Becky Platt. Radial head and neck fractures, Don't Forget the Bubbles, 2020. Available at:
Aisha is 10 years old. She loves gymnastics but today, during a cartwheel, she injured her right elbow. Aisha is cradling her right arm in her left hand and is reluctant to move it, despite having had ibuprofen at home.
Assessment of any child and examination of their elbow should be approached in an age-appropriate and systematic way. In addition to examining for bony tenderness, vascular and neurological status should be tested.
On examination, you note swelling around the elbow, especially on the lateral aspect. Aisha has tenderness particularly over the radial head and complains of pain on any movement especially supination and pronation. She has normal sensory and motor function of radial, ulnar and median nerves and normal pulses, colour and capillary refill time to her hand. You prescribe further analgesia, apply a broad arm sling for comfort and order lateral and AP x-rays of her elbow.
Radial head and neck fractures comprise around 5% of all elbow injuries in children, with a peak at 9-10 years of age. They normally result from a FOOSH (‘fall onto an outstretched hand’). Fractures through the radial head are rare in children: more commonly the physis (the growth plate: the disc of cartilage between the epiphysis and metaphysis), or radial neck will be involved.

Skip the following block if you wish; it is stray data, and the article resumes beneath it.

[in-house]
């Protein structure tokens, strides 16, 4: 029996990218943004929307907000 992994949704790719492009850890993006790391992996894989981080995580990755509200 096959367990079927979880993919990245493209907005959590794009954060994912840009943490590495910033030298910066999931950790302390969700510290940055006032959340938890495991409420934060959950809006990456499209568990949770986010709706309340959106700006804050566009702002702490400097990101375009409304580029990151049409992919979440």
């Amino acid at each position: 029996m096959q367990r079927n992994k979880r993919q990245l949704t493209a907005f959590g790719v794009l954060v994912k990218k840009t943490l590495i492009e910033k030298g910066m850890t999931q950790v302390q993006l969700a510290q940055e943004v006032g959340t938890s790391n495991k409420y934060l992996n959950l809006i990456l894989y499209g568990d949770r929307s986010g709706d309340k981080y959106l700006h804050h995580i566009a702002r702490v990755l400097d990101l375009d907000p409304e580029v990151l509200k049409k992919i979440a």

Radial Neck fractures
Radial neck fractures can generally be diagnosed on lateral and AP elbow x-ray. It’s useful to remind yourself of the elbow anatomy prior to looking at the x-ray so that you know what you’re looking for. It’s really important to appreciate that part of the radial neck sits outside of the capsule. Most radial neck fractures occur at the level of the annular ligament, which forms a collar around the radial neck to anchor it to the ulna.
This means that not all radial neck fractures have a joint effusion. Don’t be fooled by a lateral elbow x-ray without a fat pad sign – this just means there’s no joint effusion; it doesn’t mean there isn’t a radial neck fracture.